If you have indefinite leave to remain or enter the UK, you do not need to apply to stay. If you need to live outside the UK in the future, you can apply for settled status under the EU Settlement Scheme. You can reside outside the United Kingdom for up to five years without losing your settled status. After this time, you will need to reapply.
Those with temporary permission to remain cannot be removed except by being returned to their original country of residence or otherwise departing the UK. This includes those who had been granted refugee status or protection from deportation, and those who had been granted leave to remain as an alternative to removal from the country.
In general terms, if you are living in the UK legally and indefinitely, you will be able to stay here permanently. However, if you want to stay longer than six months then you should consider applying for permanent residency. Permanent residents are given a passport that allows them to travel freely within the European Union (EU). They also have the right to work in the UK.
It is important to note that even if you have indefinite leave to remain, if you commit a crime where you're sentenced to prison, you could be deported even if there's no specific mention of leaving the UK in the court sentence. The Home Office can cancel your leave to remain if it believes you should not be allowed to enter the UK.
Whether you need to move outside the UK in the future, you should see if you may apply for settled status late. You can only live outside the UK for two years if you have indefinite right to remain. There is no limit on the time you can be outside the UK for given only that you must be able to prove that you still have a right to enter.
If you lost your job and cannot work or find new employment, you will be eligible to claim unemployment benefits. The government will pay you unemployment benefit while you look for work.
State pension: those who were born before 6 April 1952 will be entitled to a state pension. This is known as "early retirement". Those who were born after this date will receive an age-related pension depending on their age. The rate at which people's state pensions are increased depends on how much more than 100% of the national minimum wage they earn. That's because the government wants to make sure that poor people don't suffer financial hardship due to low rates of increase.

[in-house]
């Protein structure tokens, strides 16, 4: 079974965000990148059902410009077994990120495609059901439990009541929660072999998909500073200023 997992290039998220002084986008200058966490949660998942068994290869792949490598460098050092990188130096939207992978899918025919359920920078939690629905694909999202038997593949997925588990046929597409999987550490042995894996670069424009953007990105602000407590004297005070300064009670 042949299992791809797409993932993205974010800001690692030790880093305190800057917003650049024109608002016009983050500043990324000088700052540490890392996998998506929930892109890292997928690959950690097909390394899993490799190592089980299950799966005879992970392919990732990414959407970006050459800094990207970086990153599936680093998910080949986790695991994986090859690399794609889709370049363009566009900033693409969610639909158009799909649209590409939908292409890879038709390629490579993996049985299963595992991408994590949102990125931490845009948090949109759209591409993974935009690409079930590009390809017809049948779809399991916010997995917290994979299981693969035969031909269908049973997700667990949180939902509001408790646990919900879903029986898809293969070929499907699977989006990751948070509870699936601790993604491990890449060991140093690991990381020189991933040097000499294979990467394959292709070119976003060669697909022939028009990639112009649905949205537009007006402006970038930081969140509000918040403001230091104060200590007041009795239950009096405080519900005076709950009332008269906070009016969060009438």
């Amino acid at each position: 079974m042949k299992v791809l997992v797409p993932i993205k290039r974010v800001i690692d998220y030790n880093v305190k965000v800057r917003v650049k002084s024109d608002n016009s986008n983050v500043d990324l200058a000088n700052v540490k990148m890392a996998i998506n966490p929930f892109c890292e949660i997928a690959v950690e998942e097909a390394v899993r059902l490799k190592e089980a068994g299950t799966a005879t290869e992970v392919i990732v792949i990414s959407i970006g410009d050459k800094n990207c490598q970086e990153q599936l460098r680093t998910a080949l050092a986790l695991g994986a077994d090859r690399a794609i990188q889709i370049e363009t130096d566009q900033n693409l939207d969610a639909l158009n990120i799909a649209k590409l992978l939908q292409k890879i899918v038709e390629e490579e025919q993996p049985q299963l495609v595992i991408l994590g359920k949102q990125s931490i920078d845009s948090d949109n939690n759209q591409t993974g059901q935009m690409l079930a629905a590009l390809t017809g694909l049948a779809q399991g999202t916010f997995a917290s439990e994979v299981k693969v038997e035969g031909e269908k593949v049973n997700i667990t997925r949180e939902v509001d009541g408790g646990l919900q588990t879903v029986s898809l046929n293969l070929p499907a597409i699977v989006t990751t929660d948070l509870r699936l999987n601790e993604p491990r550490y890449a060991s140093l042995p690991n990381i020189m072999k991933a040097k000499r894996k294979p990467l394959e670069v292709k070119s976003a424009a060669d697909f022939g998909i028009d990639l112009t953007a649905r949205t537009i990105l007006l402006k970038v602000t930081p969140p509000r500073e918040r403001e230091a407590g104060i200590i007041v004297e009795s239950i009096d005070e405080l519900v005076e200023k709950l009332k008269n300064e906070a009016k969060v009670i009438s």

Annual income required for survival: this is the most important factor when it comes to determining how much you can afford to spend on food, rent, etc. If you want to survive on the current market rates of accommodation and food, we recommend that you should have at least £14,000 per year.
Learn what steps you must take to apply for settled status.
If you lose your job while living abroad, there are some things that will affect your settlement status including whether or not you were employed before you lost your job. If you weren't employed before you lost your job, you will be required to complete a new application which will include a detailed explanation of why you no longer meet the requirements to remain in the country. Any evidence that you were still working in the UK during this time will be sufficient for them to grant you permanent residence status.
You must complete a new application if you lose your job after having been granted initial permission. So if you were originally given permission because you were self-employed and later found work, you would need to complete another application.
You can also lose your status if you move out of the country for more than six months. When you return, you must provide proof of having been admitted as a resident again to maintain your status. This could be in the form of a document issued by the local authority where you live or work saying that you are now allowed to remain in the country.
If you filed for pre-settled status under the EU Settlement Scheme and were granted it, you must apply for settled status before your pre-settled status expires. With settled status, you can stay in the UK for as long as you like. After 12 months of established status, you can normally seek for citizenship. If you cannot prove that you are eligible to remain in the country, then the Home Office will require you to leave.
The process is not easy and not everyone who wants to stay in the UK will be able to do so. To begin with, you need evidence that you meet the requirements for settlement. These include being aged 18 or over, having a valid passport, and having a good reason for needing to stay in the UK. If you are unable to provide this evidence, then the Home Office will likely not grant you permission to stay.
Beyond these basic requirements, nothing can stop the British government from denying permission for other reasons. For example, if you were convicted of certain crimes when you first entered the country and later received a royal pardon, this would be held against you when applying for settlement. The same thing goes for people who are considered a threat to national security. There have been cases where individuals have been denied settlement after attending protests in Britain. In some cases, those individuals were given permanent residence permits earlier in the year; in others, they weren't even aware that they needed settlement approval to remain in the country.